Manufacturing Marketing – Oxymoron?

Manufacturing Marketing

Manufacturing Marketing – Oxymoron?

In America, manufacturing is a critical sector of our economy. It is 12% of our GDP, 18.5 million jobs are supported by it, and $1.3 trillion of product is exported annually. So, for such an extensive industry, how is marketing still a myth to so many manufacturing companies? This question has been puzzling people for years. In fact, an article published in Harvard Business Review in 1977 titled, Can Marketing and Manufacturing Coexeist?, is proof that the two have long been at odds. As you are aware, both professions have evolved significantly. However, just in February of this year, an excellent article written by Elena Garuc titled, Four Marketing Action Items for Manufacturersproves manufacturing is still lagging in modern marketing opportunities. The four action items are:

  1. Establish a marketing strategy
  2. Update your website
  3. Embrace social media
  4. Rework your email marketing campaign

 

Garuc makes great points for diving into each of these, but I want to elaborate a bit further. See below for additional reasons why I believe manufacturers need to stop pretending they are not direct to consumer.

  1. No matter what industry you are in, it is not what you’re selling, it’s who you’re selling to! Even if you only sell B2B, you are selling to people, and people use the web as the window to the soul of your business. It is the fastest way to grasp who you are and how you can be relevant to them. Many manufacturers had a site built as recently as 7 years ago. Unfortunately, the technology, usability, and design has changed so much, that the site looks like it was built in the ’70’s! Manufacturing today is using sophisticated technology and producing clean, sleek parts. Your website should reflect that image. It needs to be modern and explain who you are not just what you do. And most importantly, it needs to be mobile optimized so that people in the field can easily review your website on their phone or tablet.
  2. Humanize your work. Unless you are manufacturing artificial limbs, you may not think of what your doing as directly affecting lives. But, even if only to the sales partners and customers, you are people running an important business. Having a presence on social media may not necessarily drive new business, but for the people who are researching you, social media can be an outlet to humanize your business and share a lighter side of personalities.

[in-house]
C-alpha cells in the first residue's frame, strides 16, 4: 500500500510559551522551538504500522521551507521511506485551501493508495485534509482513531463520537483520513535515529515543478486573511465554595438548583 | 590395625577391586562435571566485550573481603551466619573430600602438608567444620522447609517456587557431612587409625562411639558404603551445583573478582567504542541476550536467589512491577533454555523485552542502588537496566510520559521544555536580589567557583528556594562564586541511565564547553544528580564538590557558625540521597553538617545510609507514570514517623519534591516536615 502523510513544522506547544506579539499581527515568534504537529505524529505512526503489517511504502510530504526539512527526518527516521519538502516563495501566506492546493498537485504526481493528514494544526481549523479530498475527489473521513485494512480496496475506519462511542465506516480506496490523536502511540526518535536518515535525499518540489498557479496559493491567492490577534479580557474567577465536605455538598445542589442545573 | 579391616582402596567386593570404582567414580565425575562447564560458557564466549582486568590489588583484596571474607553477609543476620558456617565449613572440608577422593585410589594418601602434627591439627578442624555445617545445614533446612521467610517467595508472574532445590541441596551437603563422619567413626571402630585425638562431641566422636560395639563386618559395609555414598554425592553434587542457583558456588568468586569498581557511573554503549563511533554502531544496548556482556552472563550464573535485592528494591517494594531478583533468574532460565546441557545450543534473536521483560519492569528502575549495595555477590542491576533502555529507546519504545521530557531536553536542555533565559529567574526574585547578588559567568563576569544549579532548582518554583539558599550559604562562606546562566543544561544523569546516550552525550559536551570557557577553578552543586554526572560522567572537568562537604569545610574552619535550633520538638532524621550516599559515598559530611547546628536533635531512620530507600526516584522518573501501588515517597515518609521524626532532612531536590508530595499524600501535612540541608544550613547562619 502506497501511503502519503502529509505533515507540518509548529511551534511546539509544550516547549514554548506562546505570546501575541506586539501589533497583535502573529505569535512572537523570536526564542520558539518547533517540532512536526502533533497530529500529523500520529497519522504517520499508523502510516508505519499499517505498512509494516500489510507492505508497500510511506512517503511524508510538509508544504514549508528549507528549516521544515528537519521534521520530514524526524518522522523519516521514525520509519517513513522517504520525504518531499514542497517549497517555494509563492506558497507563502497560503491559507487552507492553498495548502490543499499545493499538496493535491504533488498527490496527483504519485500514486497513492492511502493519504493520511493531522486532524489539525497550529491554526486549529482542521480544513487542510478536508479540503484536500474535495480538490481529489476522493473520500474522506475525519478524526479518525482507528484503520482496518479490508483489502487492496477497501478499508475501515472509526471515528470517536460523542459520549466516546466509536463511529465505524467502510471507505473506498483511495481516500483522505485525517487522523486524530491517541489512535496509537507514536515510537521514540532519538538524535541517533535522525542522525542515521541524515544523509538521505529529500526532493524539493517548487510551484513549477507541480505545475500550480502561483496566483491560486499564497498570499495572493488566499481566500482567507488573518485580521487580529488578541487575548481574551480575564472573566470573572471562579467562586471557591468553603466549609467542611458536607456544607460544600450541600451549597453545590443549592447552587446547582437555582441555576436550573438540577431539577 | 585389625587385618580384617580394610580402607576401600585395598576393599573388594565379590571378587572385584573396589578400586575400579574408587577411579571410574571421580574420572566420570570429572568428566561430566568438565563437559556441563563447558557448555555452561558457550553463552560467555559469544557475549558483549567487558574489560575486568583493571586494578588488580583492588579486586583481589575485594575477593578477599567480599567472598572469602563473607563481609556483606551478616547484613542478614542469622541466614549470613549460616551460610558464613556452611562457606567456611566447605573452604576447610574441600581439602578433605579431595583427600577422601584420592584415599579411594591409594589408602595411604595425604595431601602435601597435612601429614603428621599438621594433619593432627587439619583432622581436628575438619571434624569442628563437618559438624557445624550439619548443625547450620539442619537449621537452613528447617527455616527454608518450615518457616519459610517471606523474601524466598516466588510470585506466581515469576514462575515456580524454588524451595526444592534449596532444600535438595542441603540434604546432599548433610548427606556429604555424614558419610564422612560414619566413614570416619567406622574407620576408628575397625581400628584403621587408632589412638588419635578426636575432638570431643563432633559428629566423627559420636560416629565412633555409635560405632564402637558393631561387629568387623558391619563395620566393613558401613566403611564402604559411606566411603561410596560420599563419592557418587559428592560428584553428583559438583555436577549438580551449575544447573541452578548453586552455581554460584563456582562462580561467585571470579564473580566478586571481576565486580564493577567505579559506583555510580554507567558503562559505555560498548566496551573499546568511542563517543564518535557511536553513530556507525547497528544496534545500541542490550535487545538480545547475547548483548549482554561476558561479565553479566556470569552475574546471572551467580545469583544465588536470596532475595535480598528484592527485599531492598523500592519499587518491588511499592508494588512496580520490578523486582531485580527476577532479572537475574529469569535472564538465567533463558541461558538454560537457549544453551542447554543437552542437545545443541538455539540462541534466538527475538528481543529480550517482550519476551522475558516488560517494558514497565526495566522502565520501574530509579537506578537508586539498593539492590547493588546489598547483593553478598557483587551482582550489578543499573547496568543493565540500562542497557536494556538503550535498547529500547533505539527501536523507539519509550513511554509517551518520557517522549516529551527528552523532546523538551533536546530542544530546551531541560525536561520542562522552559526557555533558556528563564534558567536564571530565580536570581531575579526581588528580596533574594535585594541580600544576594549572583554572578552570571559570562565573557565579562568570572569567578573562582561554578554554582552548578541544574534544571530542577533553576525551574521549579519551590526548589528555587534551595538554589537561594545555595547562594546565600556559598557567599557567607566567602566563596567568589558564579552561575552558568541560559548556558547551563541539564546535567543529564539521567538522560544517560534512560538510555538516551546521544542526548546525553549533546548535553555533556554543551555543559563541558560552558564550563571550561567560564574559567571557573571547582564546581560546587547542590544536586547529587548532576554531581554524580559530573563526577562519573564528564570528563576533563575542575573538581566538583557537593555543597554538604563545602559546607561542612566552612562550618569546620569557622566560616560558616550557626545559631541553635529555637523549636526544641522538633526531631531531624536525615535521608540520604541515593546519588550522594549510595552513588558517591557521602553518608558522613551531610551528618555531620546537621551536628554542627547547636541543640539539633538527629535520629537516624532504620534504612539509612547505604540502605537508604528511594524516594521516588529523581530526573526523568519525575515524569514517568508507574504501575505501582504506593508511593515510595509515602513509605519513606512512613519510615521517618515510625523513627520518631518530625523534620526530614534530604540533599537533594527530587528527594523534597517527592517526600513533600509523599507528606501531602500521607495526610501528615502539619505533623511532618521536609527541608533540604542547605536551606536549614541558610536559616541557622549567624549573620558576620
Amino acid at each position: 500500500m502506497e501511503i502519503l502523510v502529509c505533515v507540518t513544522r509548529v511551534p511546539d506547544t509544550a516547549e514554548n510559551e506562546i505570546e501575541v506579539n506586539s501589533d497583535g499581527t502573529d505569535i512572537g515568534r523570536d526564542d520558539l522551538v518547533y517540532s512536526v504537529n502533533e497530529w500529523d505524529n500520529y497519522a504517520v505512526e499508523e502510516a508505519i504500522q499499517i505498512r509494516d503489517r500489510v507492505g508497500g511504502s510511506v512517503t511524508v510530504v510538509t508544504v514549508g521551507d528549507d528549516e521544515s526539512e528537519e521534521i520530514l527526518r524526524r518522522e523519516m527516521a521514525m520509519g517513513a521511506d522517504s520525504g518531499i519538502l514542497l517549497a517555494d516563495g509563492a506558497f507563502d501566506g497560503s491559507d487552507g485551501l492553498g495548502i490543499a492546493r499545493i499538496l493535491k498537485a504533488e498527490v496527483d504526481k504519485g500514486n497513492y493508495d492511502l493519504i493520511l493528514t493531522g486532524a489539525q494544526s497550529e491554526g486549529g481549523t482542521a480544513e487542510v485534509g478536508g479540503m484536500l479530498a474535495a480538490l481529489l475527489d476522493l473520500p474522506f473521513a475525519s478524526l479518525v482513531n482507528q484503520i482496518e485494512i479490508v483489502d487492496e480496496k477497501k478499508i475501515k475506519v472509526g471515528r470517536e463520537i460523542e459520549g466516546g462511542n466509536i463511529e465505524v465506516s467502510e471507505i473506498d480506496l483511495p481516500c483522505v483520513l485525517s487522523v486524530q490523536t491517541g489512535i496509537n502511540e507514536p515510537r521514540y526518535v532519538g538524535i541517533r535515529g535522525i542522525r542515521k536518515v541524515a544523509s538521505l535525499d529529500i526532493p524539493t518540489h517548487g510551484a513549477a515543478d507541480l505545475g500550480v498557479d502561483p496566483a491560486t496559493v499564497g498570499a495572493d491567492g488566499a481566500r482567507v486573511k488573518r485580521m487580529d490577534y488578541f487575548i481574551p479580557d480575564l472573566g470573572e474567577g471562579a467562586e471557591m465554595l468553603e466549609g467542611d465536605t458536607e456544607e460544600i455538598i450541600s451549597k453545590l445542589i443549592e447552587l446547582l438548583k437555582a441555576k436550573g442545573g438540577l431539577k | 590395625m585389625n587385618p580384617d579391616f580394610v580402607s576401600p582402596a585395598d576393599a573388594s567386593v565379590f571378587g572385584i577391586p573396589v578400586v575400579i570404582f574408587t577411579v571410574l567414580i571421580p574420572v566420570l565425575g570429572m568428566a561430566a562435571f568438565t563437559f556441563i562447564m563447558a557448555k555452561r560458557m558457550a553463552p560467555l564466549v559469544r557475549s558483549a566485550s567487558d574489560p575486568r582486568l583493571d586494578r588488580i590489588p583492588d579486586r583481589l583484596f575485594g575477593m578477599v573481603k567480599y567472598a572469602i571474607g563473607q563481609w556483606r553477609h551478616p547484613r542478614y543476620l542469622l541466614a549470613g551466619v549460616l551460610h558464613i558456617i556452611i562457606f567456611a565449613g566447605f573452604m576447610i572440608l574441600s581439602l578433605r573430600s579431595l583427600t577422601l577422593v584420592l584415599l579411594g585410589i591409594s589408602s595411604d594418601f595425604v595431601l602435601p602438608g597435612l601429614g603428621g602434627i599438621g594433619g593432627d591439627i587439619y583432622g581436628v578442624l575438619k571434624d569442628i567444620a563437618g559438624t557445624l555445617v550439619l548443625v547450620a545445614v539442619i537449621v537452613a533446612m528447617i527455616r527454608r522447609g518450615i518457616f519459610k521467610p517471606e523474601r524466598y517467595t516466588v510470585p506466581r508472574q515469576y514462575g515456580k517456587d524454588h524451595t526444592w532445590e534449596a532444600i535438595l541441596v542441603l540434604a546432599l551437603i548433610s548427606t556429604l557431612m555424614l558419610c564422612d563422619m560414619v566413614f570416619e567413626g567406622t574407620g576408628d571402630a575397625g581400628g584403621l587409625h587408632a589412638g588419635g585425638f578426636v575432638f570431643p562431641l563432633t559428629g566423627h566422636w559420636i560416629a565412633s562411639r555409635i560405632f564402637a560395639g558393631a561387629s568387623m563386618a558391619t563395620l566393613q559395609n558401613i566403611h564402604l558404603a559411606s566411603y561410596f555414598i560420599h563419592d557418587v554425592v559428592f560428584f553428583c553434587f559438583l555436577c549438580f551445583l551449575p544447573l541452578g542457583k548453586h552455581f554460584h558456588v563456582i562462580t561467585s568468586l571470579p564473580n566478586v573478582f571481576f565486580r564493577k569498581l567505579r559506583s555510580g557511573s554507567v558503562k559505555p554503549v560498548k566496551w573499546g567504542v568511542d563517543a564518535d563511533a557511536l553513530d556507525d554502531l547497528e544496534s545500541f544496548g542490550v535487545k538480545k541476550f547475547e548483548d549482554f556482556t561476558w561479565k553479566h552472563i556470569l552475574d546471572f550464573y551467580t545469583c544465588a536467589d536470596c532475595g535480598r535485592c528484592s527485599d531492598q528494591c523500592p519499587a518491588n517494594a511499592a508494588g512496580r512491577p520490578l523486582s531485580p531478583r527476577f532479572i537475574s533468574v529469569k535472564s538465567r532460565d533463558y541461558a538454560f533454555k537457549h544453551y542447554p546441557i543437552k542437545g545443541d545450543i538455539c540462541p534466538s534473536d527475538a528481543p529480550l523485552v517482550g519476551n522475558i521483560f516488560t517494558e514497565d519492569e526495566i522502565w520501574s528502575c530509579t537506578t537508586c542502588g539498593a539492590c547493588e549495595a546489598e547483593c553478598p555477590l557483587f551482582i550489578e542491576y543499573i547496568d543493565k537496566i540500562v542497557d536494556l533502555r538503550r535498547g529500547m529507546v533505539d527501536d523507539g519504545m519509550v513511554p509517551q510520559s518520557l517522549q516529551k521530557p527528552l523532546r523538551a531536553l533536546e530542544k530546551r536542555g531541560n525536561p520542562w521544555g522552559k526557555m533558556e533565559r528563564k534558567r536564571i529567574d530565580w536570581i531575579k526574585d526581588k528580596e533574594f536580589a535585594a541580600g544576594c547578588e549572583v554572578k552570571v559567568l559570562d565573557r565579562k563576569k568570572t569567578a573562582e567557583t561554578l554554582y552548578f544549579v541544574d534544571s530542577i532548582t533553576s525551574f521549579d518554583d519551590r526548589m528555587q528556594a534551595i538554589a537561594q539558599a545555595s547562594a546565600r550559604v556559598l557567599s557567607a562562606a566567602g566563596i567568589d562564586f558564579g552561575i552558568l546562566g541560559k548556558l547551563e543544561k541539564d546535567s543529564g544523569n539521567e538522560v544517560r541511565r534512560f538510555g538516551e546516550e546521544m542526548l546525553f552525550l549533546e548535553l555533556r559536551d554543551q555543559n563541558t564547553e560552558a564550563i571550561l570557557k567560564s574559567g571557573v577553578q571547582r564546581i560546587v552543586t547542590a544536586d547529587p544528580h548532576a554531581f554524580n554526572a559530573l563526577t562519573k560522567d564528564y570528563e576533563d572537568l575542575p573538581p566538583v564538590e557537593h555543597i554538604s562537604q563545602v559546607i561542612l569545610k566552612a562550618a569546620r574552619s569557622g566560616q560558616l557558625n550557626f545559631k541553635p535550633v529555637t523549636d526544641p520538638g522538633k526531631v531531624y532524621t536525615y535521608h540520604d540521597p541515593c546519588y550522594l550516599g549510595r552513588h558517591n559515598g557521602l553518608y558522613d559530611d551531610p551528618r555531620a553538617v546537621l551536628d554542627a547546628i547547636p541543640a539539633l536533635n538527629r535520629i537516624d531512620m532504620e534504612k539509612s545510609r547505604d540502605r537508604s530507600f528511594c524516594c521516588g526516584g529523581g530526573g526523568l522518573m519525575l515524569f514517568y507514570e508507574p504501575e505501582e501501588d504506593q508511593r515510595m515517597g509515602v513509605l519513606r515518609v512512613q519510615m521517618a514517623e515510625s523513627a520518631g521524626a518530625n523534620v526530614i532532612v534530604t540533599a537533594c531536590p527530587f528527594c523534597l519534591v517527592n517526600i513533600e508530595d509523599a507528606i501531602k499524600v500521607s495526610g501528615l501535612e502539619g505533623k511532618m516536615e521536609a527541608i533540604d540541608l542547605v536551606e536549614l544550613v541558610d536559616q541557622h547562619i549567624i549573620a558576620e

3. Communication is key. Establishing a monthly newsletter and email marketing may sound more cumbersome than it is. Again, this would not necessarily be for new sales, however. Just setting triggers for customers in process is a huge time saver for customers and your team that answers their calls. Also, newsletters are a great way to communicate house keeping items like, “we have a new payment system,” or “our latest machine purchase has increased our size capacity.” Not every customer reads these all the time, but just seeing your name in their inbox helps keep you top of mind. Staying top of mind to people in your history is the best way to make sure they’re in your future.

 

Establishing a clear marketing strategy is important, especially if you are going to spend money. But, many of the suggestions I just made are inexpensive or even free. The bottom line is that your customer and potential customers are looking online. A picture tells 1,000 words. Let them picture you as you really are today! Of course, if you don’t have an in-house marketer, let us help you #FindYourSpot in digital. We can improve your presence at any budget level.

Thank you for your time,

Katherine Campbell

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